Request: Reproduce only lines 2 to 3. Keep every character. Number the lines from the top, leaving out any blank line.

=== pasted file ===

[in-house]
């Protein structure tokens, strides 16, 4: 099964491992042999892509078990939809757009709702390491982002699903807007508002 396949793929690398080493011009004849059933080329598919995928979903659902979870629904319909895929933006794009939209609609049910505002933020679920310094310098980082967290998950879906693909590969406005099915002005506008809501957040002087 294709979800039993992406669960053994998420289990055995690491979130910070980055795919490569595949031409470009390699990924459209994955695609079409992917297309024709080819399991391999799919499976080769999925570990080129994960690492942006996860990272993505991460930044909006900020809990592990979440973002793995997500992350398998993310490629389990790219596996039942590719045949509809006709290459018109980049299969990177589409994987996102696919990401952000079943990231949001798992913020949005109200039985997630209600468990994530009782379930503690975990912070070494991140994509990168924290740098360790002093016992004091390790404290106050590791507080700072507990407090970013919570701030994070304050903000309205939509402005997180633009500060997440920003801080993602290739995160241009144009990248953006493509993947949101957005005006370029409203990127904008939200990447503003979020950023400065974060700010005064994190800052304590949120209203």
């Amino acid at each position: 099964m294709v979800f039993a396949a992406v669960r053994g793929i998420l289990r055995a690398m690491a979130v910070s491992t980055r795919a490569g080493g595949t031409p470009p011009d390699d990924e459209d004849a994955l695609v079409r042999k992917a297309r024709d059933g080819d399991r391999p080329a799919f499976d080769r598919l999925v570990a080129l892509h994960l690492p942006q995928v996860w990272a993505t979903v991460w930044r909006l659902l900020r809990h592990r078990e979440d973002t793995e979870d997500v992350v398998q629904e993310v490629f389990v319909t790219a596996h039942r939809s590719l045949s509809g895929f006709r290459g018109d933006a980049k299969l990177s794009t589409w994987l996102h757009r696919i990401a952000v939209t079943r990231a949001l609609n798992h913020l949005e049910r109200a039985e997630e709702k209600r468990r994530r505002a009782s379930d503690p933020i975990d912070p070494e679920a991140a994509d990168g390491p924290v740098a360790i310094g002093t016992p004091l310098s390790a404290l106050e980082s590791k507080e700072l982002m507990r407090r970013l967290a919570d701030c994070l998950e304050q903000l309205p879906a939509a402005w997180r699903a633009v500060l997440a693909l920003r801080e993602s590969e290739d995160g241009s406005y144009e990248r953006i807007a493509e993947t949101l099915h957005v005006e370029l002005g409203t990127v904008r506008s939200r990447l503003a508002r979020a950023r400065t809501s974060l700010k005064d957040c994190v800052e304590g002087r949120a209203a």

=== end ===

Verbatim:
């Protein structure tokens, strides 16, 4: 099964491992042999892509078990939809757009709702390491982002699903807007508002 396949793929690398080493011009004849059933080329598919995928979903659902979870629904319909895929933006794009939209609609049910505002933020679920310094310098980082967290998950879906693909590969406005099915002005506008809501957040002087 294709979800039993992406669960053994998420289990055995690491979130910070980055795919490569595949031409470009390699990924459209994955695609079409992917297309024709080819399991391999799919499976080769999925570990080129994960690492942006996860990272993505991460930044909006900020809990592990979440973002793995997500992350398998993310490629389990790219596996039942590719045949509809006709290459018109980049299969990177589409994987996102696919990401952000079943990231949001798992913020949005109200039985997630209600468990994530009782379930503690975990912070070494991140994509990168924290740098360790002093016992004091390790404290106050590791507080700072507990407090970013919570701030994070304050903000309205939509402005997180633009500060997440920003801080993602290739995160241009144009990248953006493509993947949101957005005006370029409203990127904008939200990447503003979020950023400065974060700010005064994190800052304590949120209203």
């Amino acid at each position: 099964m294709v979800f039993a396949a992406v669960r053994g793929i998420l289990r055995a690398m690491a979130v910070s491992t980055r795919a490569g080493g595949t031409p470009p011009d390699d990924e459209d004849a994955l695609v079409r042999k992917a297309r024709d059933g080819d399991r391999p080329a799919f499976d080769r598919l999925v570990a080129l892509h994960l690492p942006q995928v996860w990272a993505t979903v991460w930044r909006l659902l900020r809990h592990r078990e979440d973002t793995e979870d997500v992350v398998q629904e993310v490629f389990v319909t790219a596996h039942r939809s590719l045949s509809g895929f006709r290459g018109d933006a980049k299969l990177s794009t589409w994987l996102h757009r696919i990401a952000v939209t079943r990231a949001l609609n798992h913020l949005e049910r109200a039985e997630e709702k209600r468990r994530r505002a009782s379930d503690p933020i975990d912070p070494e679920a991140a994509d990168g390491p924290v740098a360790i310094g002093t016992p004091l310098s390790a404290l106050e980082s590791k507080e700072l982002m507990r407090r970013l967290a919570d701030c994070l998950e304050q903000l309205p879906a939509a402005w997180r699903a633009v500060l997440a693909l920003r801080e993602s590969e290739d995160g241009s406005y144009e990248r953006i807007a493509e993947t949101l099915h957005v005006e370029l002005g409203t990127v904008r506008s939200r990447l503003a508002r979020a950023r400065t809501s974060l700010k005064d957040c994190v800052e304590g002087r949120a209203a």